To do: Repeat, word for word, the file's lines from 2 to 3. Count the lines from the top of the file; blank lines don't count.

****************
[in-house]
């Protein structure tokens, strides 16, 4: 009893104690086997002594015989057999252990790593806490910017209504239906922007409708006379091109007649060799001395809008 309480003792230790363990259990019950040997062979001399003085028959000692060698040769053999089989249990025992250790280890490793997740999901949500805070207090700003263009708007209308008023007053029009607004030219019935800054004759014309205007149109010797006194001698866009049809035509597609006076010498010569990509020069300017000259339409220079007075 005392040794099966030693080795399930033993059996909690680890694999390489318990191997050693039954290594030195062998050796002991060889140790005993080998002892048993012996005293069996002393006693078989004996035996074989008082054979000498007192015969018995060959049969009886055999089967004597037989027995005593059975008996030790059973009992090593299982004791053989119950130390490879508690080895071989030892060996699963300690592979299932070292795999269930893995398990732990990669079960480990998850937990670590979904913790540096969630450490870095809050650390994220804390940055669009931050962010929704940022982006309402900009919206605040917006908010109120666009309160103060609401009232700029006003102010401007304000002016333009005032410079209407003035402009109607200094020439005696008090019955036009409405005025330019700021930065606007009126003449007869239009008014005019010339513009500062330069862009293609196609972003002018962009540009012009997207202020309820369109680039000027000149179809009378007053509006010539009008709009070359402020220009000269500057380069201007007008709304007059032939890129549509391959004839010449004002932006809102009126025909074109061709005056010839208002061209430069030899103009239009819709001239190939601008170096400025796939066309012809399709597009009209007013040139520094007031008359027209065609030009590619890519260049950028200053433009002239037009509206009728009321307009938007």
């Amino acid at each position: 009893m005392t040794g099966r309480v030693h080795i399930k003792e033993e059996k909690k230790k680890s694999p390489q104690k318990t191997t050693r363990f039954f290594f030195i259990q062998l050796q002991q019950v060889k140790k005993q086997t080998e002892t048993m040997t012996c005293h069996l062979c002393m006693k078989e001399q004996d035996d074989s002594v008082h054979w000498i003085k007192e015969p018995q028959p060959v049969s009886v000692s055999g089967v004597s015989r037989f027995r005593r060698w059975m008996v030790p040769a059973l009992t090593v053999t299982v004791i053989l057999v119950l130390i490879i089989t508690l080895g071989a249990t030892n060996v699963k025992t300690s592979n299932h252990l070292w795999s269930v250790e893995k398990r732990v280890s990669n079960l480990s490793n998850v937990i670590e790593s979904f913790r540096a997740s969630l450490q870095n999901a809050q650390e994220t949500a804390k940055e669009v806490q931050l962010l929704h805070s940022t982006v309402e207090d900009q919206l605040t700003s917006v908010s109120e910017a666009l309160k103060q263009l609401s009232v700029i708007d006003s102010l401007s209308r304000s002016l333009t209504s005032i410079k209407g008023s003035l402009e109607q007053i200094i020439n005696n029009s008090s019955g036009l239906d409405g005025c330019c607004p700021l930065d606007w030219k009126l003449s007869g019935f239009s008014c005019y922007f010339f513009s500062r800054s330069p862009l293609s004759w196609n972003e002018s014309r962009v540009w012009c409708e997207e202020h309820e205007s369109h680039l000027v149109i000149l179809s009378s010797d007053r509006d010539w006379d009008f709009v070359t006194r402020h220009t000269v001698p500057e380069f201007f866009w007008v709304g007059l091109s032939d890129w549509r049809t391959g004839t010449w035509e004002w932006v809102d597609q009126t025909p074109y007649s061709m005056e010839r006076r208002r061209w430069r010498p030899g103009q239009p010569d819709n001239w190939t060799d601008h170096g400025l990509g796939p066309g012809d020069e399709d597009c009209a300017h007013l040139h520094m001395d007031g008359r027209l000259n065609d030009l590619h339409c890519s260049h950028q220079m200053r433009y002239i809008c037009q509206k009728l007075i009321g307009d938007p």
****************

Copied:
């Protein structure tokens, strides 16, 4: 009893104690086997002594015989057999252990790593806490910017209504239906922007409708006379091109007649060799001395809008 309480003792230790363990259990019950040997062979001399003085028959000692060698040769053999089989249990025992250790280890490793997740999901949500805070207090700003263009708007209308008023007053029009607004030219019935800054004759014309205007149109010797006194001698866009049809035509597609006076010498010569990509020069300017000259339409220079007075 005392040794099966030693080795399930033993059996909690680890694999390489318990191997050693039954290594030195062998050796002991060889140790005993080998002892048993012996005293069996002393006693078989004996035996074989008082054979000498007192015969018995060959049969009886055999089967004597037989027995005593059975008996030790059973009992090593299982004791053989119950130390490879508690080895071989030892060996699963300690592979299932070292795999269930893995398990732990990669079960480990998850937990670590979904913790540096969630450490870095809050650390994220804390940055669009931050962010929704940022982006309402900009919206605040917006908010109120666009309160103060609401009232700029006003102010401007304000002016333009005032410079209407003035402009109607200094020439005696008090019955036009409405005025330019700021930065606007009126003449007869239009008014005019010339513009500062330069862009293609196609972003002018962009540009012009997207202020309820369109680039000027000149179809009378007053509006010539009008709009070359402020220009000269500057380069201007007008709304007059032939890129549509391959004839010449004002932006809102009126025909074109061709005056010839208002061209430069030899103009239009819709001239190939601008170096400025796939066309012809399709597009009209007013040139520094007031008359027209065609030009590619890519260049950028200053433009002239037009509206009728009321307009938007």
């Amino acid at each position: 009893m005392t040794g099966r309480v030693h080795i399930k003792e033993e059996k909690k230790k680890s694999p390489q104690k318990t191997t050693r363990f039954f290594f030195i259990q062998l050796q002991q019950v060889k140790k005993q086997t080998e002892t048993m040997t012996c005293h069996l062979c002393m006693k078989e001399q004996d035996d074989s002594v008082h054979w000498i003085k007192e015969p018995q028959p060959v049969s009886v000692s055999g089967v004597s015989r037989f027995r005593r060698w059975m008996v030790p040769a059973l009992t090593v053999t299982v004791i053989l057999v119950l130390i490879i089989t508690l080895g071989a249990t030892n060996v699963k025992t300690s592979n299932h252990l070292w795999s269930v250790e893995k398990r732990v280890s990669n079960l480990s490793n998850v937990i670590e790593s979904f913790r540096a997740s969630l450490q870095n999901a809050q650390e994220t949500a804390k940055e669009v806490q931050l962010l929704h805070s940022t982006v309402e207090d900009q919206l605040t700003s917006v908010s109120e910017a666009l309160k103060q263009l609401s009232v700029i708007d006003s102010l401007s209308r304000s002016l333009t209504s005032i410079k209407g008023s003035l402009e109607q007053i200094i020439n005696n029009s008090s019955g036009l239906d409405g005025c330019c607004p700021l930065d606007w030219k009126l003449s007869g019935f239009s008014c005019y922007f010339f513009s500062r800054s330069p862009l293609s004759w196609n972003e002018s014309r962009v540009w012009c409708e997207e202020h309820e205007s369109h680039l000027v149109i000149l179809s009378s010797d007053r509006d010539w006379d009008f709009v070359t006194r402020h220009t000269v001698p500057e380069f201007f866009w007008v709304g007059l091109s032939d890129w549509r049809t391959g004839t010449w035509e004002w932006v809102d597609q009126t025909p074109y007649s061709m005056e010839r006076r208002r061209w430069r010498p030899g103009q239009p010569d819709n001239w190939t060799d601008h170096g400025l990509g796939p066309g012809d020069e399709d597009c009209a300017h007013l040139h520094m001395d007031g008359r027209l000259n065609d030009l590619h339409c890519s260049h950028q220079m200053r433009y002239i809008c037009q509206k009728l007075i009321g307009d938007p």